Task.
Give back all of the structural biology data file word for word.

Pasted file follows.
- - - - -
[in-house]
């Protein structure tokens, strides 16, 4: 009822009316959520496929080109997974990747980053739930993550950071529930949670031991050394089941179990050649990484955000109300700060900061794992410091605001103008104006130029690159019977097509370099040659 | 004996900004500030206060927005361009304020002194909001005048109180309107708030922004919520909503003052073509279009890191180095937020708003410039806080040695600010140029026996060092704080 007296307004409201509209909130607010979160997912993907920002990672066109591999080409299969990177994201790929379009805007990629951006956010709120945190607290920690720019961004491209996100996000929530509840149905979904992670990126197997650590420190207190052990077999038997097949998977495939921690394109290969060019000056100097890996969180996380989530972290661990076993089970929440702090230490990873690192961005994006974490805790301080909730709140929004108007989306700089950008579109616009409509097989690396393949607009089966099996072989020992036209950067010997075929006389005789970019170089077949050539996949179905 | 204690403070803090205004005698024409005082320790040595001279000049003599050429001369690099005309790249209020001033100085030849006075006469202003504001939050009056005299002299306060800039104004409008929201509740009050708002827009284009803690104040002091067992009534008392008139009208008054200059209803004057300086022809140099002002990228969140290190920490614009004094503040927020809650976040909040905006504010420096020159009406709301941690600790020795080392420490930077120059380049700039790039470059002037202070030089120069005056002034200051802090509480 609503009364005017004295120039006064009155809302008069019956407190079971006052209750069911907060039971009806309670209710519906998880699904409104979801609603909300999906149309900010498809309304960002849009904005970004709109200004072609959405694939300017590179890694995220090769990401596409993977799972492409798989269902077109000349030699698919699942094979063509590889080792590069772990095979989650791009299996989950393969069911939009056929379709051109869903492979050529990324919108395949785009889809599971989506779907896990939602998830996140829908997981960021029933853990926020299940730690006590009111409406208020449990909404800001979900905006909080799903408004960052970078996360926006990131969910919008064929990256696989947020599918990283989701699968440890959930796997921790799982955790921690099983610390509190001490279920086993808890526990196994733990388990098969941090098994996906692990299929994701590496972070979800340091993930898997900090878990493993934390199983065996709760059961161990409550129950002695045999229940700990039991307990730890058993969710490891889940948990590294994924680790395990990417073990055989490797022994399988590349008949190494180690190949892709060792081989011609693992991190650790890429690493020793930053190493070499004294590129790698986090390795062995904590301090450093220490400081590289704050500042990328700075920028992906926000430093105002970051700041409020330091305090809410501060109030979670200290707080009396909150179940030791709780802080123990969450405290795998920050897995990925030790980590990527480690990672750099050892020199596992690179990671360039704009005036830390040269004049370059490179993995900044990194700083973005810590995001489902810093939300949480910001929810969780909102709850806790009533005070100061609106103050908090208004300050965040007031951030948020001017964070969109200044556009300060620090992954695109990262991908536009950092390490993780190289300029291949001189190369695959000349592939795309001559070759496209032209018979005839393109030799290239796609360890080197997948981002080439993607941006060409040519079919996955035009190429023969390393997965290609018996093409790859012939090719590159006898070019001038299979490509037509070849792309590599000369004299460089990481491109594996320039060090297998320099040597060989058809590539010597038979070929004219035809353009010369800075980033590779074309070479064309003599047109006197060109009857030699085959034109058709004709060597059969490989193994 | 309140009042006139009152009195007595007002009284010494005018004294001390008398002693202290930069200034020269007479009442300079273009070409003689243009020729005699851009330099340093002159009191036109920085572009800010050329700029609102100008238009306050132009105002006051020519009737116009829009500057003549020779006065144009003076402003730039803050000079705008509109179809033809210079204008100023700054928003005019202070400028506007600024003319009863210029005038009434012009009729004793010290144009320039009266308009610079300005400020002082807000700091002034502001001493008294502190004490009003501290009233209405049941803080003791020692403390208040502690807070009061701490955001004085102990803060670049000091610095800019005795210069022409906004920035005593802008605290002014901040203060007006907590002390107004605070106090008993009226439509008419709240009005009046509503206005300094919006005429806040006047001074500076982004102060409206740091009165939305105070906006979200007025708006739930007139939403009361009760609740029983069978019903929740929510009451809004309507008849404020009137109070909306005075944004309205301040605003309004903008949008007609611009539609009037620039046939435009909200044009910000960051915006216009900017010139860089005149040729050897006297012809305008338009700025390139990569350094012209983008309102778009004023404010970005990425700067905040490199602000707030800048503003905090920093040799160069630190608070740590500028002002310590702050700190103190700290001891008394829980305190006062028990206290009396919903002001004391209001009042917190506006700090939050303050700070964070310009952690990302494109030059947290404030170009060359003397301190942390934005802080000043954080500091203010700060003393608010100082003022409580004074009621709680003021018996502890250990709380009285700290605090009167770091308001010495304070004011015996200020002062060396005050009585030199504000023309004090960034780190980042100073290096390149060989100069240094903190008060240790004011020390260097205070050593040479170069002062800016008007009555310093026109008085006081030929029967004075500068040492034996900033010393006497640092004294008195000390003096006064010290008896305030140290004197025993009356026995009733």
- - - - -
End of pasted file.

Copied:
[in-house]
């Protein structure tokens, strides 16, 4: 009822009316959520496929080109997974990747980053739930993550950071529930949670031991050394089941179990050649990484955000109300700060900061794992410091605001103008104006130029690159019977097509370099040659 | 004996900004500030206060927005361009304020002194909001005048109180309107708030922004919520909503003052073509279009890191180095937020708003410039806080040695600010140029026996060092704080 007296307004409201509209909130607010979160997912993907920002990672066109591999080409299969990177994201790929379009805007990629951006956010709120945190607290920690720019961004491209996100996000929530509840149905979904992670990126197997650590420190207190052990077999038997097949998977495939921690394109290969060019000056100097890996969180996380989530972290661990076993089970929440702090230490990873690192961005994006974490805790301080909730709140929004108007989306700089950008579109616009409509097989690396393949607009089966099996072989020992036209950067010997075929006389005789970019170089077949050539996949179905 | 204690403070803090205004005698024409005082320790040595001279000049003599050429001369690099005309790249209020001033100085030849006075006469202003504001939050009056005299002299306060800039104004409008929201509740009050708002827009284009803690104040002091067992009534008392008139009208008054200059209803004057300086022809140099002002990228969140290190920490614009004094503040927020809650976040909040905006504010420096020159009406709301941690600790020795080392420490930077120059380049700039790039470059002037202070030089120069005056002034200051802090509480 609503009364005017004295120039006064009155809302008069019956407190079971006052209750069911907060039971009806309670209710519906998880699904409104979801609603909300999906149309900010498809309304960002849009904005970004709109200004072609959405694939300017590179890694995220090769990401596409993977799972492409798989269902077109000349030699698919699942094979063509590889080792590069772990095979989650791009299996989950393969069911939009056929379709051109869903492979050529990324919108395949785009889809599971989506779907896990939602998830996140829908997981960021029933853990926020299940730690006590009111409406208020449990909404800001979900905006909080799903408004960052970078996360926006990131969910919008064929990256696989947020599918990283989701699968440890959930796997921790799982955790921690099983610390509190001490279920086993808890526990196994733990388990098969941090098994996906692990299929994701590496972070979800340091993930898997900090878990493993934390199983065996709760059961161990409550129950002695045999229940700990039991307990730890058993969710490891889940948990590294994924680790395990990417073990055989490797022994399988590349008949190494180690190949892709060792081989011609693992991190650790890429690493020793930053190493070499004294590129790698986090390795062995904590301090450093220490400081590289704050500042990328700075920028992906926000430093105002970051700041409020330091305090809410501060109030979670200290707080009396909150179940030791709780802080123990969450405290795998920050897995990925030790980590990527480690990672750099050892020199596992690179990671360039704009005036830390040269004049370059490179993995900044990194700083973005810590995001489902810093939300949480910001929810969780909102709850806790009533005070100061609106103050908090208004300050965040007031951030948020001017964070969109200044556009300060620090992954695109990262991908536009950092390490993780190289300029291949001189190369695959000349592939795309001559070759496209032209018979005839393109030799290239796609360890080197997948981002080439993607941006060409040519079919996955035009190429023969390393997965290609018996093409790859012939090719590159006898070019001038299979490509037509070849792309590599000369004299460089990481491109594996320039060090297998320099040597060989058809590539010597038979070929004219035809353009010369800075980033590779074309070479064309003599047109006197060109009857030699085959034109058709004709060597059969490989193994 | 309140009042006139009152009195007595007002009284010494005018004294001390008398002693202290930069200034020269007479009442300079273009070409003689243009020729005699851009330099340093002159009191036109920085572009800010050329700029609102100008238009306050132009105002006051020519009737116009829009500057003549020779006065144009003076402003730039803050000079705008509109179809033809210079204008100023700054928003005019202070400028506007600024003319009863210029005038009434012009009729004793010290144009320039009266308009610079300005400020002082807000700091002034502001001493008294502190004490009003501290009233209405049941803080003791020692403390208040502690807070009061701490955001004085102990803060670049000091610095800019005795210069022409906004920035005593802008605290002014901040203060007006907590002390107004605070106090008993009226439509008419709240009005009046509503206005300094919006005429806040006047001074500076982004102060409206740091009165939305105070906006979200007025708006739930007139939403009361009760609740029983069978019903929740929510009451809004309507008849404020009137109070909306005075944004309205301040605003309004903008949008007609611009539609009037620039046939435009909200044009910000960051915006216009900017010139860089005149040729050897006297012809305008338009700025390139990569350094012209983008309102778009004023404010970005990425700067905040490199602000707030800048503003905090920093040799160069630190608070740590500028002002310590702050700190103190700290001891008394829980305190006062028990206290009396919903002001004391209001009042917190506006700090939050303050700070964070310009952690990302494109030059947290404030170009060359003397301190942390934005802080000043954080500091203010700060003393608010100082003022409580004074009621709680003021018996502890250990709380009285700290605090009167770091308001010495304070004011015996200020002062060396005050009585030199504000023309004090960034780190980042100073290096390149060989100069240094903190008060240790004011020390260097205070050593040479170069002062800016008007009555310093026109008085006081030929029967004075500068040492034996900033010393006497640092004294008195000390003096006064010290008896305030140290004197025993009356026995009733």